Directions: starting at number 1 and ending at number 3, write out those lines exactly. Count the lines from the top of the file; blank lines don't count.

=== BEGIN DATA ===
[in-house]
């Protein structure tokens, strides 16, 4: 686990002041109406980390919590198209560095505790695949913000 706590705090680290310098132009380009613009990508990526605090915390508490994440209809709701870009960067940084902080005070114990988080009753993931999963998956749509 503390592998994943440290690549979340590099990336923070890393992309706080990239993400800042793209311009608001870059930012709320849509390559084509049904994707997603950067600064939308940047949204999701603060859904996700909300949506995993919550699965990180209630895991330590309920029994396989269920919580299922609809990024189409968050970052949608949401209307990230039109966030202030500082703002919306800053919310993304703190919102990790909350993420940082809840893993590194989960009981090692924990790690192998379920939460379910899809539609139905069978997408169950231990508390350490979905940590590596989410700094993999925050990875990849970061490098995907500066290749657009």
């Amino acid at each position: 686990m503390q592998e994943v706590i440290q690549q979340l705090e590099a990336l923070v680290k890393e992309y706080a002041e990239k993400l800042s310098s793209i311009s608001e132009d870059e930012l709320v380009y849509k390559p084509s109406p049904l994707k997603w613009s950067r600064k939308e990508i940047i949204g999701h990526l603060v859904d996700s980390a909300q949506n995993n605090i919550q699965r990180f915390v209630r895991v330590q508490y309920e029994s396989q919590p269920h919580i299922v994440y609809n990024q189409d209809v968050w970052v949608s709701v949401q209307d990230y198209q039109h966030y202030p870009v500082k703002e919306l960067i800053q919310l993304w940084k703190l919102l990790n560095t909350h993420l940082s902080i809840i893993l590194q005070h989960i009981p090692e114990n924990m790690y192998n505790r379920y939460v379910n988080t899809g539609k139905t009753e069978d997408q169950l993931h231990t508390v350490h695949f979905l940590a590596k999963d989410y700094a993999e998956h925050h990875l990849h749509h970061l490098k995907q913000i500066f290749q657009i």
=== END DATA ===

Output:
[in-house]
């Protein structure tokens, strides 16, 4: 686990002041109406980390919590198209560095505790695949913000 706590705090680290310098132009380009613009990508990526605090915390508490994440209809709701870009960067940084902080005070114990988080009753993931999963998956749509 503390592998994943440290690549979340590099990336923070890393992309706080990239993400800042793209311009608001870059930012709320849509390559084509049904994707997603950067600064939308940047949204999701603060859904996700909300949506995993919550699965990180209630895991330590309920029994396989269920919580299922609809990024189409968050970052949608949401209307990230039109966030202030500082703002919306800053919310993304703190919102990790909350993420940082809840893993590194989960009981090692924990790690192998379920939460379910899809539609139905069978997408169950231990508390350490979905940590590596989410700094993999925050990875990849970061490098995907500066290749657009």
């Amino acid at each position: 686990m503390q592998e994943v706590i440290q690549q979340l705090e590099a990336l923070v680290k890393e992309y706080a002041e990239k993400l800042s310098s793209i311009s608001e132009d870059e930012l709320v380009y849509k390559p084509s109406p049904l994707k997603w613009s950067r600064k939308e990508i940047i949204g999701h990526l603060v859904d996700s980390a909300q949506n995993n605090i919550q699965r990180f915390v209630r895991v330590q508490y309920e029994s396989q919590p269920h919580i299922v994440y609809n990024q189409d209809v968050w970052v949608s709701v949401q209307d990230y198209q039109h966030y202030p870009v500082k703002e919306l960067i800053q919310l993304w940084k703190l919102l990790n560095t909350h993420l940082s902080i809840i893993l590194q005070h989960i009981p090692e114990n924990m790690y192998n505790r379920y939460v379910n988080t899809g539609k139905t009753e069978d997408q169950l993931h231990t508390v350490h695949f979905l940590a590596k999963d989410y700094a993999e998956h925050h990875l990849h749509h970061l490098k995907q913000i500066f290749q657009i």